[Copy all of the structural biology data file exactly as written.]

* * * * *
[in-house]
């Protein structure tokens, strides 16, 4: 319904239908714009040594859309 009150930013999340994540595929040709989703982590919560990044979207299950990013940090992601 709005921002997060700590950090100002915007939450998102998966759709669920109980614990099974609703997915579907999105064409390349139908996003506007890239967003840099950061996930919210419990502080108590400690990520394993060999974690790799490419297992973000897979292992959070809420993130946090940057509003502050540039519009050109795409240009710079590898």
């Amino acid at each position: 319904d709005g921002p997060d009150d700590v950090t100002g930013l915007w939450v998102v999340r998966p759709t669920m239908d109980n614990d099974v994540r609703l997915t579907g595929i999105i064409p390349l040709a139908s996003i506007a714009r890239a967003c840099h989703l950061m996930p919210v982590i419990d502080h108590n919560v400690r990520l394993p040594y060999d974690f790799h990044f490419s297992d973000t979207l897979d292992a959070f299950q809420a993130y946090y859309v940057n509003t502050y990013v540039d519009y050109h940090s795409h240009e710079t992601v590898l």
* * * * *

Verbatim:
[in-house]
């Protein structure tokens, strides 16, 4: 319904239908714009040594859309 009150930013999340994540595929040709989703982590919560990044979207299950990013940090992601 709005921002997060700590950090100002915007939450998102998966759709669920109980614990099974609703997915579907999105064409390349139908996003506007890239967003840099950061996930919210419990502080108590400690990520394993060999974690790799490419297992973000897979292992959070809420993130946090940057509003502050540039519009050109795409240009710079590898």
């Amino acid at each position: 319904d709005g921002p997060d009150d700590v950090t100002g930013l915007w939450v998102v999340r998966p759709t669920m239908d109980n614990d099974v994540r609703l997915t579907g595929i999105i064409p390349l040709a139908s996003i506007a714009r890239a967003c840099h989703l950061m996930p919210v982590i419990d502080h108590n919560v400690r990520l394993p040594y060999d974690f790799h990044f490419s297992d973000t979207l897979d292992a959070f299950q809420a993130y946090y859309v940057n509003t502050y990013v540039d519009y050109h940090s795409h240009e710079t992601v590898l």